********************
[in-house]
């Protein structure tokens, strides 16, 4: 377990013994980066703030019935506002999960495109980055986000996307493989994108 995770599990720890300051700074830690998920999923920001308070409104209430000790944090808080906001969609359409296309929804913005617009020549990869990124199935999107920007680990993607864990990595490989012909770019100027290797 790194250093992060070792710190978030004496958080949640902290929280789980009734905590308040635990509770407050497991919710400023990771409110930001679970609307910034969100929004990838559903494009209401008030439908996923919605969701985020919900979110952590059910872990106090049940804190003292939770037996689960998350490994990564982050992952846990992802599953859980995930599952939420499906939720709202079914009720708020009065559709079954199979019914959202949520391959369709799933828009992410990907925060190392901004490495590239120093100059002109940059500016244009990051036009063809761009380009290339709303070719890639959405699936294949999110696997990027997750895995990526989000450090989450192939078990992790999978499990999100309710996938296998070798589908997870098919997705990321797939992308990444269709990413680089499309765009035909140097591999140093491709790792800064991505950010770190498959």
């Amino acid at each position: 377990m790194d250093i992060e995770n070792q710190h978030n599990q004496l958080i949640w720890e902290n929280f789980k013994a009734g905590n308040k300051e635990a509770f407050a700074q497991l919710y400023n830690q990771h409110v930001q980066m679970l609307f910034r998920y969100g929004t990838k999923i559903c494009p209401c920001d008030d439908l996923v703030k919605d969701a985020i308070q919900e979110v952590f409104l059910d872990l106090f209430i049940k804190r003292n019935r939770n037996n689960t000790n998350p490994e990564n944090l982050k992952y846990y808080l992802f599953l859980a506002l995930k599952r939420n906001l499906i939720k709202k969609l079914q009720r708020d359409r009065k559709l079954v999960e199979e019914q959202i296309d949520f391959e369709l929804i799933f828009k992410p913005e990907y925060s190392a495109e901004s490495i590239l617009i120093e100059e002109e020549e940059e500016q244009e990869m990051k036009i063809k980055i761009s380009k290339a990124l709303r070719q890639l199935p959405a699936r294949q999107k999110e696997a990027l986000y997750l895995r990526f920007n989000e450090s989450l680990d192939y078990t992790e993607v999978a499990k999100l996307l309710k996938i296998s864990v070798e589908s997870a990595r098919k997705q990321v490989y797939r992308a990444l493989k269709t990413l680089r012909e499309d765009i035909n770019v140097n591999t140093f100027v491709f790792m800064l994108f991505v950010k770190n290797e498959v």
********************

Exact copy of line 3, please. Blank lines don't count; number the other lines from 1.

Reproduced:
């Amino acid at each position: 377990m790194d250093i992060e995770n070792q710190h978030n599990q004496l958080i949640w720890e902290n929280f789980k013994a009734g905590n308040k300051e635990a509770f407050a700074q497991l919710y400023n830690q990771h409110v930001q980066m679970l609307f910034r998920y969100g929004t990838k999923i559903c494009p209401c920001d008030d439908l996923v703030k919605d969701a985020i308070q919900e979110v952590f409104l059910d872990l106090f209430i049940k804190r003292n019935r939770n037996n689960t000790n998350p490994e990564n944090l982050k992952y846990y808080l992802f599953l859980a506002l995930k599952r939420n906001l499906i939720k709202k969609l079914q009720r708020d359409r009065k559709l079954v999960e199979e019914q959202i296309d949520f391959e369709l929804i799933f828009k992410p913005e990907y925060s190392a495109e901004s490495i590239l617009i120093e100059e002109e020549e940059e500016q244009e990869m990051k036009i063809k980055i761009s380009k290339a990124l709303r070719q890639l199935p959405a699936r294949q999107k999110e696997a990027l986000y997750l895995r990526f920007n989000e450090s989450l680990d192939y078990t992790e993607v999978a499990k999100l996307l309710k996938i296998s864990v070798e589908s997870a990595r098919k997705q990321v490989y797939r992308a990444l493989k269709t990413l680089r012909e499309d765009i035909n770019v140097n591999t140093f100027v491709f790792m800064l994108f991505v950010k770190n290797e498959v």